According to FERC, reopener provision that contemplate “unspecified long-term changes to project facilities and operations … may not be implemented without prior Commission authorization granted after the filing of an application to amend the license.”8
In a few cases, FERC has modified the terms and conditions of a license at the request of a resource agency that has invoked a reopener provision. However, while FERC has cited the reopener as the reason for a license modification in those cases,9 FERC has not explicitly stated whether or not it has discretion to deny such a request to reopen and modify the license. Those few instances, moreover, were uncontroversial. In most cases, it was the licensee that filed the request to amend its FERC license to incorporate the modified condition,10 and in all but one of the remaining cases, the licensee stated it expressly supported the modification.11 In the last case, the licensee made no explicit statement one way or another.12
There is an open question, then, as to whether FERC or the states have ultimate control when it comes to the implementation of reopeners included in WQCs that have been incorporated into FERC hydro licenses. While FERC cannot alter a Section 401 WQC condition when issuing a license, can it nevertheless restrict exercise of a reopener included in the WQC? Or can it simply refuse to act on requests to modify license conditions with which it disagrees? Cooperation between FERC, licensees and states in individual cases has masked those legal questions to date, but they may be ripe for legal challenge.
State enforcement of WQCs against licensees
As discussed above, FERC must incorporate into any license it issues all of the conditions that a certifying state includes in its WQC for the project. The case law establishing that requirement, however, does not resolve whether and to what extent those conditions — as well as any modified terms and conditions that might be incorporated into the license during its term pursuant to a reopener — will be enforced. FERC’s position is that it is the only entity that can enforce a FERC license,13 and FERC has significant discretion in license enforcement. According to the Ninth Circuit, FERC has “virtually unreviewable discretion” to enforce or not enforce any alleged license violations in any given circumstances.14
A recent decision from the U.S. District Court for the District of Oregon, however, concludes that states and even citizens may be able to bring separate enforcement actions directly against licensees based on the conditions of the WQC incorporated into a FERC license. In Deschutes River Alliance v. Portland GE,15 stakeholders brought an action under the citizen suit provision of the CWA,16 alleging that the Portland General Electric Co. violated several requirements contained in its WQC for the Pelton-Round Butte Hydroelectric Project, each of which is also a condition of its FERC license.17 PGE argued that “because any condition that a state includes in a water quality certification is incorporated into the license or permit, only the licensing entity (here FERC) may enforce permit conditions.”18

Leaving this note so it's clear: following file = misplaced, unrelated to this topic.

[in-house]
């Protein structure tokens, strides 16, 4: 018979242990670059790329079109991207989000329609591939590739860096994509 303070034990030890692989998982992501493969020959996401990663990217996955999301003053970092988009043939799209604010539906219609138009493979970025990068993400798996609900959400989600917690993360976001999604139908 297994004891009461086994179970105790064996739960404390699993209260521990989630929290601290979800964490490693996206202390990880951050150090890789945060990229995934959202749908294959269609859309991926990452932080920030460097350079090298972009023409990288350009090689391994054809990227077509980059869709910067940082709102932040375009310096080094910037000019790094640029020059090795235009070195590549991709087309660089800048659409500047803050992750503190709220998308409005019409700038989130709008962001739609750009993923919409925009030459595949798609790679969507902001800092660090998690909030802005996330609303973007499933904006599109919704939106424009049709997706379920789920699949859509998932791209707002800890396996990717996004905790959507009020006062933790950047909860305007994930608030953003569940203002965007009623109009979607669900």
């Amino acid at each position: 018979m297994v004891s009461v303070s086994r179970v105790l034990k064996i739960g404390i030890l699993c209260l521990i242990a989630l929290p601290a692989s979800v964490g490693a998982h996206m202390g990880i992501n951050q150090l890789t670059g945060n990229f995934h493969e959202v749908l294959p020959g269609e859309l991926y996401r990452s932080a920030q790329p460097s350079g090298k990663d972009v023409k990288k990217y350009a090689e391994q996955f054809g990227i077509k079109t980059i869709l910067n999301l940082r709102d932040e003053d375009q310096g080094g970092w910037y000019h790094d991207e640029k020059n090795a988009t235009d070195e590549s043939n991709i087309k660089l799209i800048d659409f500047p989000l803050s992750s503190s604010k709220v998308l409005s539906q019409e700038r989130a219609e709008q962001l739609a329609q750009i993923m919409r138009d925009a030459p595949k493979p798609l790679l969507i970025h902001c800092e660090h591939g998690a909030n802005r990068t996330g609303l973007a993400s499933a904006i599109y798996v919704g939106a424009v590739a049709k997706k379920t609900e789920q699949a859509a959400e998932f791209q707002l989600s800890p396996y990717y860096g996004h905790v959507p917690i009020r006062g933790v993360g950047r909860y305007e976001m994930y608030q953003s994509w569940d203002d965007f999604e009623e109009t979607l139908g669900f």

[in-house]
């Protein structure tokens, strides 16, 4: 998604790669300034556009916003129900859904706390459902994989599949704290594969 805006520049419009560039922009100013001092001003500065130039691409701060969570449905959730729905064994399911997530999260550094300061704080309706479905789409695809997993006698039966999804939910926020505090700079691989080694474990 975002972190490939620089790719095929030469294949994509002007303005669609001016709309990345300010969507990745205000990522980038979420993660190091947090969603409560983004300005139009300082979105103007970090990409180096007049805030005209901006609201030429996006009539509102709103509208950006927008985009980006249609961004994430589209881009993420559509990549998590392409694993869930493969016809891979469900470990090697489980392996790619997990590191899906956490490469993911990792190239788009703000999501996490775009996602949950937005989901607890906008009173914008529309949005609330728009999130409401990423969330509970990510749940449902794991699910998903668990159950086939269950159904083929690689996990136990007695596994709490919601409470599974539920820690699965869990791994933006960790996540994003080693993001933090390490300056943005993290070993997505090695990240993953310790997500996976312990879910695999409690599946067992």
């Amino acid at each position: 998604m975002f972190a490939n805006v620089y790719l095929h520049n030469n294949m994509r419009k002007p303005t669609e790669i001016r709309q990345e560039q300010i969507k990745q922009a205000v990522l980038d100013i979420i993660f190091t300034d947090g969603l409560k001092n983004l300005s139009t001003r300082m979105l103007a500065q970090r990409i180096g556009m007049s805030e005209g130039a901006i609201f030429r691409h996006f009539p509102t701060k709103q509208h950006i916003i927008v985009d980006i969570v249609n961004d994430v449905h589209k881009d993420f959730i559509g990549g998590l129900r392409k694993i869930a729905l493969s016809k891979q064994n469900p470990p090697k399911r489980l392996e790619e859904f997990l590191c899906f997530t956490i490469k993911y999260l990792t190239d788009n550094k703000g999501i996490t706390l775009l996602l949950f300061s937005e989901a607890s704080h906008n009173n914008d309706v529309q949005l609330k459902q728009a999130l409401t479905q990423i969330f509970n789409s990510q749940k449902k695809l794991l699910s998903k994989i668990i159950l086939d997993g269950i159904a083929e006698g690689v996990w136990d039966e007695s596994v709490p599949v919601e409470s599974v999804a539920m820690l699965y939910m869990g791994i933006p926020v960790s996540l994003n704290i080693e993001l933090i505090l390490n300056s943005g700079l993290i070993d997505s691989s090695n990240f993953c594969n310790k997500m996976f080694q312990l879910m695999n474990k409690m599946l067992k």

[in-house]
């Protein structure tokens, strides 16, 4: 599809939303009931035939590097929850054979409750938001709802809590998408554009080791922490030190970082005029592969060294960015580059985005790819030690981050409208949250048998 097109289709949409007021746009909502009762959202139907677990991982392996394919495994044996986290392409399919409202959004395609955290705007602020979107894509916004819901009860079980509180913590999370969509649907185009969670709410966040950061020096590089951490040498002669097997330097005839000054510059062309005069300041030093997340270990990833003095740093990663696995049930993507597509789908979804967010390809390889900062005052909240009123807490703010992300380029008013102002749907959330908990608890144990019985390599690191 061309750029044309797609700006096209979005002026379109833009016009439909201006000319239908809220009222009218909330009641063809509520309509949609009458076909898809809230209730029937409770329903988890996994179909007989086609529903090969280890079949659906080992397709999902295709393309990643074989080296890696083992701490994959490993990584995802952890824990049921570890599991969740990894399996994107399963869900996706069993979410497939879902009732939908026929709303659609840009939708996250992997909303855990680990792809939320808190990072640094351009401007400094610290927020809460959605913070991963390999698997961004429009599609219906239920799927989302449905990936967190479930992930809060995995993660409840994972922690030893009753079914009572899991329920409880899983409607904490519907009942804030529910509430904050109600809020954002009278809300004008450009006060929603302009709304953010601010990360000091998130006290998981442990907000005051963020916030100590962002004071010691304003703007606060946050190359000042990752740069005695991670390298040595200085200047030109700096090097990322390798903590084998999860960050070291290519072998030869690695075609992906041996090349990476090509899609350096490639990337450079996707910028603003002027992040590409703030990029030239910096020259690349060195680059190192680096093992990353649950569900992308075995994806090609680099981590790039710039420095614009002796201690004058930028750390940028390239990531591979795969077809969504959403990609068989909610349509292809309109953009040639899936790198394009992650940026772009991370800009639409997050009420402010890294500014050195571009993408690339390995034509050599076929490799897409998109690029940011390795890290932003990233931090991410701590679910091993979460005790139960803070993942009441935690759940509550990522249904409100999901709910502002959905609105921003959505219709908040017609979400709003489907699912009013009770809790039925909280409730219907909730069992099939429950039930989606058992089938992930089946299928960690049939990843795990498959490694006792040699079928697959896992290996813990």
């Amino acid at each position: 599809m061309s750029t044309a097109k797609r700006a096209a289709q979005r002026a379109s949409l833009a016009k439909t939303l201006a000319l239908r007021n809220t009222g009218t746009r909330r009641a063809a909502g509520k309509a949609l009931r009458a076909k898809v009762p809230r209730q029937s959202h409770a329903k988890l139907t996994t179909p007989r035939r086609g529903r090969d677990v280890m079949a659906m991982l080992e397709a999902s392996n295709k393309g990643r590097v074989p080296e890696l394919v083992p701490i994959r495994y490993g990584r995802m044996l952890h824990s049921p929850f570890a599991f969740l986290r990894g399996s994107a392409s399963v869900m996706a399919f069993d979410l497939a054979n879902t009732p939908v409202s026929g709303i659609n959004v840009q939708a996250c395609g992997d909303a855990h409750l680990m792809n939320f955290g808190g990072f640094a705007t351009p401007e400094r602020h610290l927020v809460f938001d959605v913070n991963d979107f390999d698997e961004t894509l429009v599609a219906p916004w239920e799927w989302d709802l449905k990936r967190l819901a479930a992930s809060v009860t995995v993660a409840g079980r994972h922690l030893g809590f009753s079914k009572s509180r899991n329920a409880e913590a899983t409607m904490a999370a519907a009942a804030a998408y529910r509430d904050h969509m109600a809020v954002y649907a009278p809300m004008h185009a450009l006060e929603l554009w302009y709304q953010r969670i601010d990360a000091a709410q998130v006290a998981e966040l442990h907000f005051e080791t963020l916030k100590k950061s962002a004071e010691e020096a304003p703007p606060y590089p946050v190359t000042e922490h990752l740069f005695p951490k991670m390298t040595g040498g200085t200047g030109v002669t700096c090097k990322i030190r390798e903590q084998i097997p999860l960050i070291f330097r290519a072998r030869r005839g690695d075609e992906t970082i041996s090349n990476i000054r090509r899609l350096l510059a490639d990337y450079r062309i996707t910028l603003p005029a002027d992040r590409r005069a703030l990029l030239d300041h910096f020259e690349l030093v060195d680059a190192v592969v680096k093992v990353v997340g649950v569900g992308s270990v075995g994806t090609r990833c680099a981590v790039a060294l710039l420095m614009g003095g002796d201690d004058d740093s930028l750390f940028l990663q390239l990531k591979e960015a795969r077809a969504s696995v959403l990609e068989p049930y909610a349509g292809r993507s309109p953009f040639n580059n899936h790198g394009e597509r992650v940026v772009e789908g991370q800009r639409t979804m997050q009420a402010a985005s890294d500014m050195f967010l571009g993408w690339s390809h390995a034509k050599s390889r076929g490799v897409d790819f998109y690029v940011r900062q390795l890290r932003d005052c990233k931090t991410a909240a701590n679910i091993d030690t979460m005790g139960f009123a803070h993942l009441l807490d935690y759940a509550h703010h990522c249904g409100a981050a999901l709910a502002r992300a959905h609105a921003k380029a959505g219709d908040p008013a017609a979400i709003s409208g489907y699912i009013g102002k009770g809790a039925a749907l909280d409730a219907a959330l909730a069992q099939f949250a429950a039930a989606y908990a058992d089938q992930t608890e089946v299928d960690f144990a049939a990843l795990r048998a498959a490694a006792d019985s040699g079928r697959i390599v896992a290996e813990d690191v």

The district court rejected PGE’s argument and denied its motions to dismiss. The court explained that while FERC has the authority to enforce any conditions in the WQC once these conditions are included in a license, there was no indication “that Congress intended to limit enforcement avenues.”19
It also noted that the “overwhelming textual support for state authority to create and enforce their own water quality standards” contradicts PGE’s interpretation of the CWA, which “would put all enforcement authority exclusively in the hands of the federal permitting agency.”20 If the court’s decision stands, states would have the right to enforce their own water quality standards directly against licensees, dictating the operation of FERC-licensed hydropower projects outside the FERC process.
State regulation of exempt projects and projects with FERC-issued exemptions
For some hydropower projects, states may have even broader regulatory authority. The Hydropower Regulatory Efficiency Act of 2013,21 for example, established a new category of hydropower projects, called “qualifying conduit hydropower facilities,” that are not required to be licensed by FERC. FERC’s review of such projects is limited to determining whether an applicant meets the statutory qualifying criteria.22 FERC’s qualifying criteria determinations include standard language clarifying that while FERC will not license those projects, “qualifying conduit hydropower facilities remain subject to other applicable federal, state, and local laws and regulations.”23